Schoute said that these products were proving popular with customers because end users want systems that share data, as it reduces the time they spend administering finances. The savings made by the fintech can also be passed onto their clients, reducing service fees. 

We're all going to have a lower cost. We're getting more clients, we're offering more. That helps the end client tremendously” — Jason Kumpf, Rapyd

4. Anti-money laundering technology is here, but data must improve 

A number of applications have been built using AI that will improve anti-money laundering and KYC processes. Mogensen highlighted AI company Sentinels as an application that has the potential to flag suspicious transactions across a multitude of different payment platforms. 


However, he said the quality of data held by legacy banks and financial institutions, on which many smaller businesses rely, was lacking. Many of these legacy players still host large chunks of information away from the cloud, slowing down the proliferation of interoperable products. 

We have to face facts and realities, data is not always in a good order… the challenge is to take these brilliant systems and make them applicable also in the incumbents” — Søren Skov Mogensen, Banking Circle

5. Partnerships will be crucial in the downturn

Mogensen gave three predictions for B2B fintechs over the next five years. With businesses scaling back headcounts, he anticipates: a period of businesses focussing on their core offering, prioritising delivery over innovation; more partnerships between platforms to create a “rich and sticky proposition”; and consolidation through mergers and acquisitions. 

Both Kumpf and Schoute agreed with these predictions, highlighting just how crucial partnerships will become. Kumpf pointed out that partnerships cost less, and are less risky than official mergers, while Schoute explained that working together will allow fintechs to better access different markets as they expand. The move towards interoperability across financial services will facilitate these relationships.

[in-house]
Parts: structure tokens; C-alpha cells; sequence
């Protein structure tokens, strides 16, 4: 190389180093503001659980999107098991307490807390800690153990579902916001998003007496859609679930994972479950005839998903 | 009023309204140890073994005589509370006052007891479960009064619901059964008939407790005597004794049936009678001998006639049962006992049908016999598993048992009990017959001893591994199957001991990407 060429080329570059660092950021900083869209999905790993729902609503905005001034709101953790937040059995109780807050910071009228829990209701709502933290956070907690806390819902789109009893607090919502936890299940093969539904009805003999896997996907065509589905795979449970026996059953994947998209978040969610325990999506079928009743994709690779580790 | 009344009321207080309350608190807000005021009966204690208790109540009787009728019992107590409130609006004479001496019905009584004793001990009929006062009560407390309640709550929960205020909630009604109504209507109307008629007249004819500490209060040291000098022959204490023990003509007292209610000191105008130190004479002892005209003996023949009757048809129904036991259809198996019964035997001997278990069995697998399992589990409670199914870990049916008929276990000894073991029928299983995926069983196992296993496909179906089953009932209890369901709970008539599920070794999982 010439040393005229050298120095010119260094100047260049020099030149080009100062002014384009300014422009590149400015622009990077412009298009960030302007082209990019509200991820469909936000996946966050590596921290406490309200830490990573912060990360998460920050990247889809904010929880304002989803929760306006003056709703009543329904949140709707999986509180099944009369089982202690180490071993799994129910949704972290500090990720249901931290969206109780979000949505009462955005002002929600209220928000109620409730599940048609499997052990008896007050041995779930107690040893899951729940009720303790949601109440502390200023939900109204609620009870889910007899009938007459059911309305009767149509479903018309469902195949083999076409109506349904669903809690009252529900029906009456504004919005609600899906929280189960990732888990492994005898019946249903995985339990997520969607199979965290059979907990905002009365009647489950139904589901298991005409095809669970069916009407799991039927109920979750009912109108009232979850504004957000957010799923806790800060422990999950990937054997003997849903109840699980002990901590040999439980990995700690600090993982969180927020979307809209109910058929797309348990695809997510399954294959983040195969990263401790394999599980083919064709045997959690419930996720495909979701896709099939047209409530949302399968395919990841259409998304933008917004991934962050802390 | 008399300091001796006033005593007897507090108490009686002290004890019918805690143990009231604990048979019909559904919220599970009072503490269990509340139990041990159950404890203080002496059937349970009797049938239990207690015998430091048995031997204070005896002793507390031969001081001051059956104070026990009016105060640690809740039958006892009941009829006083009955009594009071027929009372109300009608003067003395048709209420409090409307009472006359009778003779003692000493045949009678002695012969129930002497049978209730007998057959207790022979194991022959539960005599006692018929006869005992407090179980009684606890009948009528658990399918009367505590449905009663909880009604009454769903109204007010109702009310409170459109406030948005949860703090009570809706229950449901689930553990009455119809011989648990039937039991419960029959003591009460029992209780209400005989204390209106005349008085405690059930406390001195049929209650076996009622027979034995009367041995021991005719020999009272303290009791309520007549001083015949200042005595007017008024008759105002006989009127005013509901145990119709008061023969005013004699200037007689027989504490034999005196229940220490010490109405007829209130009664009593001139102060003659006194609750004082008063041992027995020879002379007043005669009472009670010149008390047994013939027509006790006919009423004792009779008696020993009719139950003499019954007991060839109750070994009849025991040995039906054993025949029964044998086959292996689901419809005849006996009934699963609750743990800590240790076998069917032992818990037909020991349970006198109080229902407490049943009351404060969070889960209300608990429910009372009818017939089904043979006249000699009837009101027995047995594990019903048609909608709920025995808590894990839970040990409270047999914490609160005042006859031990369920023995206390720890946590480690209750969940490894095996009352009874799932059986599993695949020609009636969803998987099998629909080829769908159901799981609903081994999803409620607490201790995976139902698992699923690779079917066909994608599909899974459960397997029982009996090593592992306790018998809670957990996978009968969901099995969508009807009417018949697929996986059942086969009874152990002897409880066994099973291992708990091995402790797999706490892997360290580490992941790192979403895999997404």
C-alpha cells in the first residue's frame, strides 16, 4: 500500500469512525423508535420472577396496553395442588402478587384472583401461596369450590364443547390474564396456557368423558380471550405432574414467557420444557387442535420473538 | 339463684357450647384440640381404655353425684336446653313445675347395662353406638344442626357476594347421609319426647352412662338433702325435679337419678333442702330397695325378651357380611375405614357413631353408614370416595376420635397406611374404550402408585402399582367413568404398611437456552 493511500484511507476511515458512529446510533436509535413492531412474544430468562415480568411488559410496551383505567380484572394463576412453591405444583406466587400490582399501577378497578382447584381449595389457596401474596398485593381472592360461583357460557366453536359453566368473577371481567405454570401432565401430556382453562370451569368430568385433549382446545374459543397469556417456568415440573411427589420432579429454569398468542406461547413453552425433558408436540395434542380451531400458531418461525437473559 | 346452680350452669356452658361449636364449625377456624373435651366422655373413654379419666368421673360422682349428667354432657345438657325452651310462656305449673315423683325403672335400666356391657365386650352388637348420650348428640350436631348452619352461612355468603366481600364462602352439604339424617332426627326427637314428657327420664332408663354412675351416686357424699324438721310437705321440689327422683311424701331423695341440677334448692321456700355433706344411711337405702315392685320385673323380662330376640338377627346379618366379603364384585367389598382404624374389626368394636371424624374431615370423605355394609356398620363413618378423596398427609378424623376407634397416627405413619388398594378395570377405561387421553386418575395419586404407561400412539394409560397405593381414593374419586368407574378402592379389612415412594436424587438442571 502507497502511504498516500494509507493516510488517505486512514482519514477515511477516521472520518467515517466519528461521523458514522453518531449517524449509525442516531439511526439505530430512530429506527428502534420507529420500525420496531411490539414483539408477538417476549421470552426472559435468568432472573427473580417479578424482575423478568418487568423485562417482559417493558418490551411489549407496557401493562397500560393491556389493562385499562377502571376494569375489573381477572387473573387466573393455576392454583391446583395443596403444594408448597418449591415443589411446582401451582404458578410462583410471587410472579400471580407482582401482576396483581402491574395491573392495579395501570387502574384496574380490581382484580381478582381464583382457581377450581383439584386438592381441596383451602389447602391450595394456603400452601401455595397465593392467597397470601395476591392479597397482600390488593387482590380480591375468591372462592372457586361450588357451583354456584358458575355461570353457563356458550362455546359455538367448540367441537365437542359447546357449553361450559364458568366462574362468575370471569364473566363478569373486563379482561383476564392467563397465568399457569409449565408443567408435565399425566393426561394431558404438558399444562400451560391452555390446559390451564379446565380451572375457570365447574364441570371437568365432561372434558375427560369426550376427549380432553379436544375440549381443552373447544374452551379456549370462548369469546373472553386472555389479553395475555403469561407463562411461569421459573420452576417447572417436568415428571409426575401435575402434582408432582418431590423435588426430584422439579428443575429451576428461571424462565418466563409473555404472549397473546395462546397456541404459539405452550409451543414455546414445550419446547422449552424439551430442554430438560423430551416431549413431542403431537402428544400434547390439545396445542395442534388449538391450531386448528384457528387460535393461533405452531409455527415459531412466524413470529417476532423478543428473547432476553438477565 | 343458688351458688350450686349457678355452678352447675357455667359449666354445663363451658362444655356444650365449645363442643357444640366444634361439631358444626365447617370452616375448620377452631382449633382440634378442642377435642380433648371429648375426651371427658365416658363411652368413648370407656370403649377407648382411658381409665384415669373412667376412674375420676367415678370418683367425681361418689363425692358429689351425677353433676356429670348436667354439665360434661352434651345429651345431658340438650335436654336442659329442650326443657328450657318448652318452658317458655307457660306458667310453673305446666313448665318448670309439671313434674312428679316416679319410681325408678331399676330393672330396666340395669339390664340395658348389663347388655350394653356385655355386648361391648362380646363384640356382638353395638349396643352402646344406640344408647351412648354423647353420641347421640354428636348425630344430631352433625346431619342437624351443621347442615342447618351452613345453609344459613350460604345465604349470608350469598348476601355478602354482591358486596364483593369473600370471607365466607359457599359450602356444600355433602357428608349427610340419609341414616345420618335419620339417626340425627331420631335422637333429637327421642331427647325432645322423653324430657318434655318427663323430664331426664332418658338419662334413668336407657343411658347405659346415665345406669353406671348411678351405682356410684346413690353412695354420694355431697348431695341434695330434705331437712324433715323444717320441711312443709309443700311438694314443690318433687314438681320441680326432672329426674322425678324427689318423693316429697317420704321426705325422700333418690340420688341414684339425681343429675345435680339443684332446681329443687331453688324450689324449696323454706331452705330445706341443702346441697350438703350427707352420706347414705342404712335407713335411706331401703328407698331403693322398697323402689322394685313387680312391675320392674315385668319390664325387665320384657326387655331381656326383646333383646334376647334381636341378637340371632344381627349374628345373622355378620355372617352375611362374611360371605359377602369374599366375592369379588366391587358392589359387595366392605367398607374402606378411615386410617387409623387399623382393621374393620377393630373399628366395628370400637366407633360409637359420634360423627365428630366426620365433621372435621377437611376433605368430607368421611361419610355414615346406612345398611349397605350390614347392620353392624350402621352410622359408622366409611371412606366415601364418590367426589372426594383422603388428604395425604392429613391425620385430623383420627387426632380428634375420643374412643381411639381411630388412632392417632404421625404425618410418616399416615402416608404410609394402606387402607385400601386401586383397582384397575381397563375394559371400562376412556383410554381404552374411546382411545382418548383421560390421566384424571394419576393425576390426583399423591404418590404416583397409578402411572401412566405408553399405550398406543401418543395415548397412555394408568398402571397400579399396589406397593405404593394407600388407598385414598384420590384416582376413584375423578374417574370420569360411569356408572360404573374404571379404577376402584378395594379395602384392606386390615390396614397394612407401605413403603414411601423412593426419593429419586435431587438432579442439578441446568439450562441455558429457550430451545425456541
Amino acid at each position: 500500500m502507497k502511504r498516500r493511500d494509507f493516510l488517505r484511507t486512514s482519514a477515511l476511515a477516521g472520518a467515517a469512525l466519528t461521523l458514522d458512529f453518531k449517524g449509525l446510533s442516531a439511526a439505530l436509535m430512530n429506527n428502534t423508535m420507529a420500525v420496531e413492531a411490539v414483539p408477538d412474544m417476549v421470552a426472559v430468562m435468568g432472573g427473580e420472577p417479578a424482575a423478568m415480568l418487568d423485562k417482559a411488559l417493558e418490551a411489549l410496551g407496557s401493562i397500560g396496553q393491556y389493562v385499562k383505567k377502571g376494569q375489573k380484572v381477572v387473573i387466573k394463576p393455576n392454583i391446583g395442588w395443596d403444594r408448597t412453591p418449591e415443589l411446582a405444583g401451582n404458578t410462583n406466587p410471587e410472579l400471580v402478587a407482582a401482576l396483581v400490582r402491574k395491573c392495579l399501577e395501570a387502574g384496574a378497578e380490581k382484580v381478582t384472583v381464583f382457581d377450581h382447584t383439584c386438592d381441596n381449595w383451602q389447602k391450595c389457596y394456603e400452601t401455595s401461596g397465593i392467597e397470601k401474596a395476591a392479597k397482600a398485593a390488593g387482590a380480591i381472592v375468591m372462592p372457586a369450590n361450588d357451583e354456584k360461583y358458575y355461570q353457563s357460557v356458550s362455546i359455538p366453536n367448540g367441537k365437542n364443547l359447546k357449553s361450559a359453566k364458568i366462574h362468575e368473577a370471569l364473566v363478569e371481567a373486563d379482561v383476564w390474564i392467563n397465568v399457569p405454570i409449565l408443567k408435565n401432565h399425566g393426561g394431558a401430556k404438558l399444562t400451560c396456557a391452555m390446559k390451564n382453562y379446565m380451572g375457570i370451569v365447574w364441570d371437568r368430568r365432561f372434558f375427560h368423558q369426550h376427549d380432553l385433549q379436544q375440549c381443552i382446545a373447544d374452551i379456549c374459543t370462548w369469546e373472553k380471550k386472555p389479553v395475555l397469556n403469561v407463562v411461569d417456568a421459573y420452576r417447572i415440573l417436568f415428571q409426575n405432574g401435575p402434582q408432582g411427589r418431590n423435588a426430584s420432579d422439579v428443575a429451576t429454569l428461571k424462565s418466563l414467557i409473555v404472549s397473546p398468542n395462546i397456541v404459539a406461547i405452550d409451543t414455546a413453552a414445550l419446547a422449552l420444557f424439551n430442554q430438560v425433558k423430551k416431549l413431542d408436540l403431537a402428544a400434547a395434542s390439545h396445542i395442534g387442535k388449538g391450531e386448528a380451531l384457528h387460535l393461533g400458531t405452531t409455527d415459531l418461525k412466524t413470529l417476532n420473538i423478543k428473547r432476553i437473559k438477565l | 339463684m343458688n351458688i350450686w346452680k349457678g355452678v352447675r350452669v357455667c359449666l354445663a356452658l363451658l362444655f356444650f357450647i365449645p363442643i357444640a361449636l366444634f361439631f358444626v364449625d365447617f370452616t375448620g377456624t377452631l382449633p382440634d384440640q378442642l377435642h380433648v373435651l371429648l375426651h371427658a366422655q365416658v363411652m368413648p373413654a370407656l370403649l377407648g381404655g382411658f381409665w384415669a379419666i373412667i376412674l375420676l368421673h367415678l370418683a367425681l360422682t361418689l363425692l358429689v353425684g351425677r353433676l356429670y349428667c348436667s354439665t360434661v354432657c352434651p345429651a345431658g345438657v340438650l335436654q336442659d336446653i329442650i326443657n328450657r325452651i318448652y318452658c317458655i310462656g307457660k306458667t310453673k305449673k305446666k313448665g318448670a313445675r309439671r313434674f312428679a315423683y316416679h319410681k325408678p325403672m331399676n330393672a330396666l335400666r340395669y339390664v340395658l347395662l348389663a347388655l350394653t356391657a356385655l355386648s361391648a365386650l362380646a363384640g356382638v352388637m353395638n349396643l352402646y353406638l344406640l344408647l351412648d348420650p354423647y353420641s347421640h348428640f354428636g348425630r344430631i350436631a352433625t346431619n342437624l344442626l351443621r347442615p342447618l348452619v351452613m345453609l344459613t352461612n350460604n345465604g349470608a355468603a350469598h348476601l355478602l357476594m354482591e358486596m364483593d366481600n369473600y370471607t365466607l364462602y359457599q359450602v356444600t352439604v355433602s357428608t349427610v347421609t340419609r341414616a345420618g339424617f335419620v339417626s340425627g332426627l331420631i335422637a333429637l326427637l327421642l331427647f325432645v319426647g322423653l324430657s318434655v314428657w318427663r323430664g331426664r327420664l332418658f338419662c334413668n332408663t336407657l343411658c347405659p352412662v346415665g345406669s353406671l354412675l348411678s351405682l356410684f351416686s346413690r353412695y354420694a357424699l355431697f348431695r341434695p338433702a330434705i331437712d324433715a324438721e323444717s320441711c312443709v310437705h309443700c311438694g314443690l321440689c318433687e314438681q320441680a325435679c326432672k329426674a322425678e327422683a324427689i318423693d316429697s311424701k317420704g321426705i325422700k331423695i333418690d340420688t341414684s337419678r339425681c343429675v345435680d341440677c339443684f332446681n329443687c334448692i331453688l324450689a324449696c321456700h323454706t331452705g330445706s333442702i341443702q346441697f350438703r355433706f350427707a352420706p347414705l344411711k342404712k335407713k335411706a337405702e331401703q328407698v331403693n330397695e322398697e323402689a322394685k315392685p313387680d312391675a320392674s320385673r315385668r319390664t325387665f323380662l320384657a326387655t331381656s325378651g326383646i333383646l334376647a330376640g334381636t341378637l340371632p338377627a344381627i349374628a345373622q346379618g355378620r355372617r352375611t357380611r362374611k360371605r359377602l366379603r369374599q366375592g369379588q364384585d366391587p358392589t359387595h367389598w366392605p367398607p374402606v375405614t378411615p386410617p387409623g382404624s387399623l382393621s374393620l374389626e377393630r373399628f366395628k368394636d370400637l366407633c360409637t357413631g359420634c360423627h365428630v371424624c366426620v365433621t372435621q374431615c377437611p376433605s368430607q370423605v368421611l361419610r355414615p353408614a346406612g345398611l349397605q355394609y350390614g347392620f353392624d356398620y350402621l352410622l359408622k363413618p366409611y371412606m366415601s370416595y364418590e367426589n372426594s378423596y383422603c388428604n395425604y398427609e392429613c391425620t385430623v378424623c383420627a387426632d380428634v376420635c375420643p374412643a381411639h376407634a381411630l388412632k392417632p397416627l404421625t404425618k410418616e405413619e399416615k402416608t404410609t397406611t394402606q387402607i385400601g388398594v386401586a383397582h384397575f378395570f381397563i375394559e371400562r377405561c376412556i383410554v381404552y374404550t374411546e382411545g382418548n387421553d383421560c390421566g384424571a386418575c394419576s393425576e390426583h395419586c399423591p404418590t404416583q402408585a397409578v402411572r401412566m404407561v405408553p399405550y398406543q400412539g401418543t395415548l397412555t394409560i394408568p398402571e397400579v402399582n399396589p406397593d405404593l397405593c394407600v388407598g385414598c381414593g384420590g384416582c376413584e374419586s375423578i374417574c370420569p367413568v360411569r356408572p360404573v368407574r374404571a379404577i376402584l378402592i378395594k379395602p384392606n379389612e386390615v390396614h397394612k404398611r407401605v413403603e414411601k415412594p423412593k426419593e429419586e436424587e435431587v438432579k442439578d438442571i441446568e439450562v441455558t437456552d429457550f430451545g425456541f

We will see that as each company focuses on its core delivery, they will come together to deliver strong solutions through partnerships” — Mogensen

6. The line between collaboration and cooperation will blur

As interoperability proliferates, the difference between collaborators and competitors becomes less clear. 

Schoute explained that most businesses are becoming more transparent anyway. Feature roadmaps would have been unthinkable a decade ago, but fintechs are happy to publish their future features, as they are “less afraid” of their competitors, and believe that delivery is a more important selling point.

With smaller solutions now building on top of existing fintech platforms, creating applications for niche audiences, the line between competition and collaboration has blurred. Kumpf described this as a new paradigm of “cooperatition”, where big companies handle regulatory barriers, and allow other players to iterate quickly, creating more solutions for the end user. 

The end client now has choices, right? If you're the underlying fintech offering, those smaller groups can now take that and add value to niche segments, instead of you trying to go after all these niche segments” — Kumpf